Mauritius’ underwater waterfalls explained

Seething streams of water burst off the ocean surface in the Indian Ocean and plunged somewhere into the depths. This is not a scene from a fantasy film, but the underwater view of the well-known Mauritius waterfall, which is stunning in its mystery and beauty.

This stunning image is simply an underwater waterfall mirage. This natural phenomenon may be seen in the Indian Ocean, southwest of Mauritius, off the coast of Le Morne Braban (approximately 2000 kilometers from the southeast coast of Africa).

Mauritius is encircled by a coral reef and has a unique relief. The appearance of an underwater waterfall is created by underwater silt deposits and sand flowing under the influence of underwater currents. These deceiving landscapes seem to be odd waterfalls from above, and their vortex jets descend down to the ocean’s bottom. The quality of the water is critical in this procedure. The view of the crystal pure ocean waves is breathtaking. White, blue, and green shades combine to produce a magnificent optical illusion!

Map of Mauritius’ underwater waterfall

It’s 40 kilometers from Mauritius’ capital, Port Louis, on the island’s southwestern tip. Sailors and pilots get there using the following coordinates: 20.472580, 57.310603.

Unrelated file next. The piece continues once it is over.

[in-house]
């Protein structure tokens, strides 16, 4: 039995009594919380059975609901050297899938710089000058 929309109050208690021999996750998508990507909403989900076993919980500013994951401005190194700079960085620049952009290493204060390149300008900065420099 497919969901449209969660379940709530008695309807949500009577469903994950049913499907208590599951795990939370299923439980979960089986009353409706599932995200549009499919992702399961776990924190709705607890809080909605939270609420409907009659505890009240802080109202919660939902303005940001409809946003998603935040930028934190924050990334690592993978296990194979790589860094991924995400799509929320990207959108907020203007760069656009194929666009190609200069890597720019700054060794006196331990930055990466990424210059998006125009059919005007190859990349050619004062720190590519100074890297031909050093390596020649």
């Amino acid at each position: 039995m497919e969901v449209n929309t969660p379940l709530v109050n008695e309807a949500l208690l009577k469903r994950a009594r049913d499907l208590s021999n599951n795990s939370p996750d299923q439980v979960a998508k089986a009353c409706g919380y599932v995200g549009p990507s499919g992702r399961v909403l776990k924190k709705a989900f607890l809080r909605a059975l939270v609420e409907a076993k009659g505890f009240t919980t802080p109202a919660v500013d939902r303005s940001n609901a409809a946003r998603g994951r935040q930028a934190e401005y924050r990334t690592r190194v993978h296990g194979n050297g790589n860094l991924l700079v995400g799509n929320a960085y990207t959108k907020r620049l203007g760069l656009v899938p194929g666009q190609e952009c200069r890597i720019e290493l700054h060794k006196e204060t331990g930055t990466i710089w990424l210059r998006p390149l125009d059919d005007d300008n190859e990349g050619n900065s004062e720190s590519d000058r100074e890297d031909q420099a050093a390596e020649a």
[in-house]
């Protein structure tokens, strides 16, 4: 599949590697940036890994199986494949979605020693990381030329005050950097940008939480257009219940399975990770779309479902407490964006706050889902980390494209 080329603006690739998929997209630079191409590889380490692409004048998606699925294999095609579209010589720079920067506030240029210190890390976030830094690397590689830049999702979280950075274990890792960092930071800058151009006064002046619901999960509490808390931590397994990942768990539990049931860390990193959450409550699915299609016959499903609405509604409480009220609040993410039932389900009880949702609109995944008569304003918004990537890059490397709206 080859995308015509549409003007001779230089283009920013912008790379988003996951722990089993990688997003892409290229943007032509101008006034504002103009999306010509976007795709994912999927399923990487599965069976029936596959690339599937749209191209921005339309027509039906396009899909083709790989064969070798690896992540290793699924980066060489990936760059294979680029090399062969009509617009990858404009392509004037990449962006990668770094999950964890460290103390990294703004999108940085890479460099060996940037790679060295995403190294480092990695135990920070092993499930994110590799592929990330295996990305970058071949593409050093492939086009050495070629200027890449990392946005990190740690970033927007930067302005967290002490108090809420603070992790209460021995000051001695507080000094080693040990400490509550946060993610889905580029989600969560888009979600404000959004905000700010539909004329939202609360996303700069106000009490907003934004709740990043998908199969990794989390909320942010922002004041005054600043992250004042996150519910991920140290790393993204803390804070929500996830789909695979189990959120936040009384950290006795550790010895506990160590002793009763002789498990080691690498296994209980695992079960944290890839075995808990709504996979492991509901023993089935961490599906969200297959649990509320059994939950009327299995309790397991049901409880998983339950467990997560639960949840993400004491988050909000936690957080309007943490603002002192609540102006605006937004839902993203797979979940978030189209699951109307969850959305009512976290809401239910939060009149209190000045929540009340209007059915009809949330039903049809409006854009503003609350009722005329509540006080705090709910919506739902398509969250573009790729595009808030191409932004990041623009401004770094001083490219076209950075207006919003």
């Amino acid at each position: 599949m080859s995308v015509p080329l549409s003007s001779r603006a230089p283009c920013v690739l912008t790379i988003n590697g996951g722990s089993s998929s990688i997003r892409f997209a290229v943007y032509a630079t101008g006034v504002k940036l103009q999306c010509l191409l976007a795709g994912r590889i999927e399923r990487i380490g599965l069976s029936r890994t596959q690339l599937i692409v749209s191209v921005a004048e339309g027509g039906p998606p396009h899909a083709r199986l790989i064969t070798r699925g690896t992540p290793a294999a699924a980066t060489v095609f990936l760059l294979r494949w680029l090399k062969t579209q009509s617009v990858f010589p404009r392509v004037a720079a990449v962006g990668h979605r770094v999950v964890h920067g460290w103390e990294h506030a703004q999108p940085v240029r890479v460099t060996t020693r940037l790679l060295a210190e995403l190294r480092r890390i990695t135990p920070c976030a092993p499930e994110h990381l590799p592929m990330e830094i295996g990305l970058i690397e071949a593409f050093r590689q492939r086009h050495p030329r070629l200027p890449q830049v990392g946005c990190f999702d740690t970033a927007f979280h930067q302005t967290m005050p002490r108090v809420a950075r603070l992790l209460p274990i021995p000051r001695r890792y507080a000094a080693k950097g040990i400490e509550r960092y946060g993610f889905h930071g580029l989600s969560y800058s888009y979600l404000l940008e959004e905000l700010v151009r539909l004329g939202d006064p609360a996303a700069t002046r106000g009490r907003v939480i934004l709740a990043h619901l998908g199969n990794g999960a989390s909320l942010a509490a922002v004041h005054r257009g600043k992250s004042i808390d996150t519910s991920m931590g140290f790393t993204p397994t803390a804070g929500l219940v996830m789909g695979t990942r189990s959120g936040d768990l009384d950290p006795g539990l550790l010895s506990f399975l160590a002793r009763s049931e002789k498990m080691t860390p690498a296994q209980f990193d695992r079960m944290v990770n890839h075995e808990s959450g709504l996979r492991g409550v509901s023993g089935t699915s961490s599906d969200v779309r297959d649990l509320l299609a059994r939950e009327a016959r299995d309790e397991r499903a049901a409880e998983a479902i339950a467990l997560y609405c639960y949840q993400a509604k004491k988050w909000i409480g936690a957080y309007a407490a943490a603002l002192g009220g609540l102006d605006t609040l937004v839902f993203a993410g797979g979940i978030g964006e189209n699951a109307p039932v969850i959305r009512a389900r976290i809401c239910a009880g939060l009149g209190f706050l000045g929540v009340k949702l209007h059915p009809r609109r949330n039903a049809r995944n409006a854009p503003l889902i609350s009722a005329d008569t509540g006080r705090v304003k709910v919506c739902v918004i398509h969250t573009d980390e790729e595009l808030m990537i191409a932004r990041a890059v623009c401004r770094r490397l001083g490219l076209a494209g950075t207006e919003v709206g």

Is there a cascade? Illusion and justification of underwater waterfalls in Mauritius

In actuality, this is really a 5D image made by Mother Nature. Due to the unusual structure of the ocean bottom near the island, an optical illusion arises under the impact of heavy currents, coral reefs, silt deposits, and sand move, producing the impression of an underwater waterfall. Clearwater in the coral reef region and the play of white, blue, and green tones add to the image.

Mauritius’ underwater waterfalls
Mauritius’ underwater waterfalls

If you look at or photograph an underwater waterfall in Mauritius from a different perspective, the illusion will vanish. You may also cruise here in a boat, but make sure there isn’t a depression in the center of the water. Coastal waters reach a maximum depth of 100 meters, indicating the lack of a gutter.

The underwater waterfall is not visible from the seaworthy transport. As a result, centuries of sailors who have sailed around the island have never spotted it.

In Mauritius, how do you witness an underwater waterfall?

Astronauts have the unique chance to see a spectacular natural event from space. Ordinary tourists – seen via the window of a helicopter on a sightseeing trip. It lasts 15 minutes and costs $400 for two people (from private carriers). A one-hour flight will set you back $1,000. The cost of leaving from the international airport is somewhat cheaper – $300 for two people in 15 minutes.

Underwater waterfalls in Mauritius
Underwater waterfalls in Mauritius

Where to go on the island and what to see

The Republic of Mauritius is a tiny island on the eastern African continent, surrounded by lush flora and turquoise ocean waves. The months of October through May are ideal for travel. There is something to notice in addition to the most gorgeous beaches: